Once an employer understands what the citations were for, they need to carefully evaluate if they agree with the proposed penalty/category associated with their alleged violations. Even if the determination is that the penalty is valid, a contractor is recommended to schedule an Informal Conference. Often enough, the proposed penalties assigned fall into a higher risk category then the employer thinks appropriate or the penalty itself has no merit. In these cases and Informal Conference can prove invaluable.

Before we go any further lets review the options for employers during the OSHA process:

Employer Options

As an employer who has been cited, you may take either of the following courses of action:

  • If you agree to the Citation and Notification of Penalty, you must correct the condition by the date set in the citation and pay the penalty, if one is proposed;
  • If you do not agree, you have 15 working days from the date you receive the citation to contest in writing any or all of the following:
    • Citation,
    • Proposed penalty, and/or
    • Abatement date.

OSHA will inform the affected employee representatives of the informal conference or contest.

Before deciding on either of these options, you may request an informal conference with the OSHA Area Director to discuss any issues related to the citation and notification of penalty. (See Informal Conference and Settlement.)

Informal Conference and Settlement

Before deciding whether to file a Notice of Intent to Contest, you may request an informal conference with the OSHA Area Director to discuss the citation and notification of penalty. You may use this opportunity to do any of the following:

  • Obtain a better explanation of the violations cited;
  • Obtain a more complete understanding of the specific standards that apply;
  • Negotiate and enter into an informal settlement agreement;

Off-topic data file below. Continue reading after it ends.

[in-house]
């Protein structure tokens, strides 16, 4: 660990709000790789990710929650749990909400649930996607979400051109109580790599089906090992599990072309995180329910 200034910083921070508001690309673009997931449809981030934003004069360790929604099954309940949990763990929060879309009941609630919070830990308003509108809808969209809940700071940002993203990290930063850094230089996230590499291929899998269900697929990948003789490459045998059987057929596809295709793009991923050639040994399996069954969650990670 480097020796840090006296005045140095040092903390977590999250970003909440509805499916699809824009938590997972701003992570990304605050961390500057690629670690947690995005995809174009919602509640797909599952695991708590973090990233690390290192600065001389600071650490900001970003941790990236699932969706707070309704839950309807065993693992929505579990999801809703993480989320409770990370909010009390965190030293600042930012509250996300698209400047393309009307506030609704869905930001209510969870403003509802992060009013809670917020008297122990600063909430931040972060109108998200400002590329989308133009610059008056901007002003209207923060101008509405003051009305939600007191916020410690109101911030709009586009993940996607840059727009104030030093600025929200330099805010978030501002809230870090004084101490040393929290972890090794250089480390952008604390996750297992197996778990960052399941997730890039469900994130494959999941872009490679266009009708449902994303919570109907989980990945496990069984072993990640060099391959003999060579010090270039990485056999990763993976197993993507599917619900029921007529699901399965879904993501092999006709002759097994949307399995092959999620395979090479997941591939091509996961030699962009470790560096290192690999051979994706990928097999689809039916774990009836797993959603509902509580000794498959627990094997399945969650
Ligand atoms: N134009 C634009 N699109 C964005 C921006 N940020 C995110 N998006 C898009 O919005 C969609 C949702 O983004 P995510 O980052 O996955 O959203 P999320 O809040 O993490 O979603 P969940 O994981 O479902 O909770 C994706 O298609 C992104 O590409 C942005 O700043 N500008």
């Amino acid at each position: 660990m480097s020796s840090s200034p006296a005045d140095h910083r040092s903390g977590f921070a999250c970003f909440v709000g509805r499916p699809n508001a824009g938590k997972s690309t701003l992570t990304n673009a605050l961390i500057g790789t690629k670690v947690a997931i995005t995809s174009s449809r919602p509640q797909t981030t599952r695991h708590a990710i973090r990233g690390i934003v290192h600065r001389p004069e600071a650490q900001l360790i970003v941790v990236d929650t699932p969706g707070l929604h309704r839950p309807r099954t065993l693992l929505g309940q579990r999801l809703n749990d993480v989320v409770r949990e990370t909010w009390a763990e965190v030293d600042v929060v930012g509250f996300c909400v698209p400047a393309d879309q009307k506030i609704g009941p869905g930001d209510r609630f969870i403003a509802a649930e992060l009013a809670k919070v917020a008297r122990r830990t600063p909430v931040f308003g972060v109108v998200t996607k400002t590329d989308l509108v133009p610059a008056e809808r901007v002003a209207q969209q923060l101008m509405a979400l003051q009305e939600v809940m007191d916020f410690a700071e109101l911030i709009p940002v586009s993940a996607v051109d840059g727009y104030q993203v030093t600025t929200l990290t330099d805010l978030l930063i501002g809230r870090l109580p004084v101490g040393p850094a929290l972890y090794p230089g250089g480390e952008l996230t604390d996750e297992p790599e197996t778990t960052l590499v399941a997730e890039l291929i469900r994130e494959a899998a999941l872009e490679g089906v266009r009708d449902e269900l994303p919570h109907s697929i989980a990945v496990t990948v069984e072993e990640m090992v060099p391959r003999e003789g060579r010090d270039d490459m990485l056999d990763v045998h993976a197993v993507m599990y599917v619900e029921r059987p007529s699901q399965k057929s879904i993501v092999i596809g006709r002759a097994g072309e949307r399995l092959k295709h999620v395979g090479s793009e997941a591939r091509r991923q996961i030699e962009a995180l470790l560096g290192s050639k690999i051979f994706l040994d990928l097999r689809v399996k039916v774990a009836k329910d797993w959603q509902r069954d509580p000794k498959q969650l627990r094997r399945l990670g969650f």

• Discuss ways to correct violations;
  • Discuss problems concerning the abatement dates;
  • Discuss problems concerning employee safety practices;
  • Resolve disputed citations and penalties, (thereby eliminating the need for the more formal procedures associated with litigation before the Review Commission); and
  • Obtain answers to any other questions you may have.

An informal conference will allow a contractor with the opportunity to meet with OSHA's area director and, if requested, the inspector in an informal setting to discuss the elements of the citation. In this setting it is often an opportunity for the contractor to present its case for reduced severity, reduced penalties, and sometimes outright deletion of cited items. If nothing else, the employer has demonstrated their concern for safety, and willingness to make improvements in their safety culture and program. Which often times is half the battle.

Next quarter we will discuss employer affirmative defense options that contractors can pursue to have items deleted as well as the importance of arguing for reduced severity when it comes to serious or willful violations. If you have any questions regarding this article, or if you would like to speak with someone to help you with the OSHA citation process, please call us at 1-800-641-5990.

Some information in this article was retrieved from the Occupational Safety and Health Administration OSHA.